Communication is the process of exchanging information usually via a common system of symbols and "Communication studies" is the academic discipline which studies communication.
Almost every university that has a journalism program also offers a distinct program often from the same department of studies in mass communication, which includes the technical aspects production of newspapers, radio programs, television shows, and films. Unlike journalism and related fields like public relations and advertising, the study of mass communication focuses less on the message that is delivered, and more on the means by which this delivery occurs. In today's world the Internet is playing a vital role in delivering news and information to remote places where traditional delivery means do not serve. The discipline also differs from media studies, which focuses on the effects that mass media have on the population.
[...] (Publication ceased in 1735). 1709: Worcester Post-Man founded, which became Berrow's Worcester Journal in 1753, The Worcester Post-Man/Berrow's Worcester Journal is Britain's oldest surviving un-official newspaper. 1785: The Daily Universal Register was founded by John Walters. It became The Times on January 1803: Just 15 years after the first British penal colony was established, Australia's military government published the Sydney Gazette and the New South Wales Advertiser, Australia's first newspapers. 1821: The Guardian was founded. 1871: Yokohama Mainichi Shimbun (Yokohama Daily News) is launched as the first daily newspaper in Japan. [...]
[...] It communicates the world to individuals, and it reproduces modern society's self-image. But how much exogenous influence does the medium wield? Early critiques suggested that the media destroys the individual's capacity to act autonomously (sometimes being ascribed an influence reminiscent of the telescreens of the dystopian novel 1984). Later empirical studies, however, suggest a more complex interaction between the media and society, with individuals actively interpreting and evaluating the media and the information it provides. Ethics in media Media ethics is that universe of ethics dealing with the particular ethical principles and standards of media, worldwide. [...]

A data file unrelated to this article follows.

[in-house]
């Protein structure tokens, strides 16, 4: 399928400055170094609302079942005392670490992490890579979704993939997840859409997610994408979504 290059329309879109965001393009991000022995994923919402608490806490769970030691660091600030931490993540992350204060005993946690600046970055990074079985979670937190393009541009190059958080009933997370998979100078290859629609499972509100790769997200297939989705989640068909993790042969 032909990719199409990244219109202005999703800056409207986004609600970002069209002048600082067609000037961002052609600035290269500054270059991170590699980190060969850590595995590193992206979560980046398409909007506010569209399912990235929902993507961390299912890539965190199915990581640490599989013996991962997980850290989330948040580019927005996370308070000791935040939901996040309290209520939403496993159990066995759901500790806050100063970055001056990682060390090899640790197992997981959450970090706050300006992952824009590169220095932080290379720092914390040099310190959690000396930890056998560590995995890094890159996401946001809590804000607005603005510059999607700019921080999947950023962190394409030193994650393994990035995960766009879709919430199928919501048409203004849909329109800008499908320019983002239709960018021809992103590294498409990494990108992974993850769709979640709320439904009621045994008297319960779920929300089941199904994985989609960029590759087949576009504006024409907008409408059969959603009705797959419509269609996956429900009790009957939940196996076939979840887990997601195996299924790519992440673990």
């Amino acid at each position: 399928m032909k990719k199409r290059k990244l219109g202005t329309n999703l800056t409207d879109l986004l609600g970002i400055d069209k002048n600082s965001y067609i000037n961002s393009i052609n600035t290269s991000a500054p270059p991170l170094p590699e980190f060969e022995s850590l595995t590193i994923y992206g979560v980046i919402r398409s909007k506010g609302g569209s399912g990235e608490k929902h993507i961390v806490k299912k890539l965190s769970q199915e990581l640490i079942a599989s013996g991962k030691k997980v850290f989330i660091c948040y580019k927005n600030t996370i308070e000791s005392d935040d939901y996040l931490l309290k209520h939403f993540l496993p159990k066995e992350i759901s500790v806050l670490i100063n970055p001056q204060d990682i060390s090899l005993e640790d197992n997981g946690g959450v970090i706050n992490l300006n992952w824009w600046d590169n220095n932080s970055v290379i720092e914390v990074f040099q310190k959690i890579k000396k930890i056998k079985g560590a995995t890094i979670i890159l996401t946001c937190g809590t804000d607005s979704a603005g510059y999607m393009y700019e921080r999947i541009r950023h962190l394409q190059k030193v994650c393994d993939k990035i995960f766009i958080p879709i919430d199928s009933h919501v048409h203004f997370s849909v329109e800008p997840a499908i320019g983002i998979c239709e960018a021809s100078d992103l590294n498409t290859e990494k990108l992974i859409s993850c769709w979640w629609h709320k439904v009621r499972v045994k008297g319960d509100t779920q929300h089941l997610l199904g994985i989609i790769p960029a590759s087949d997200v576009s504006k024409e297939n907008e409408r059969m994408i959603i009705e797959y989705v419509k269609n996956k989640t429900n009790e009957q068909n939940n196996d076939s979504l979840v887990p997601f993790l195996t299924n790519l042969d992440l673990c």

[...] Kaiyuan is the name given to the year in which the paper is published. 1605: Johann Carolus publishes the first printed newspaper Relation in Strasbourg, now in France but at the time a part of the Deutsches Reich. 1621: The first English-language private newspaper, The Corante, was first published, in London. 1631: The Gazette, the first French newspaper, was founded. 1645: the oldest newspaper still in circulation, Post-och Inrikes Tidningar of Sweden, began publishing. 1690: Public Occurrences in Boston became the first newspaper published in America. It was suppressed after one issue. [...]
[...] One important subsection of media ethics is journalism ethics. Also of relevancy are questions with regard to print and electronic media content, community standards, media censorship, media bias (in the U.S., "liberal" vs. "conservative" bias), propaganda, and related issues as viewed from the standpoint of ethics. Media ethics also deals with the relationship of media and media economics where things such as deregulation of media, concentration of media ownership, FCC regulations in the U.S, media trade unions and labor issues, and other such worldwide regulating bodies, citizen media (low power FM, community radio) have ethical implications. [...]
[...] Vast fortunes were to be made in mass media. In a democratic society, an independent media serves to educate the public/electorate about issues regarding government and corporate entities me consider concentration of media ownership to be the single greatest threat to democracy. Etymology and usage Media (the plural of medium) is a contraction of the term media of communication, referring to those organized means of dissemination of fact, opinion, and entertainment such as newspapers, magazines, cinema films, radio, television, and the World Wide Web. [...]
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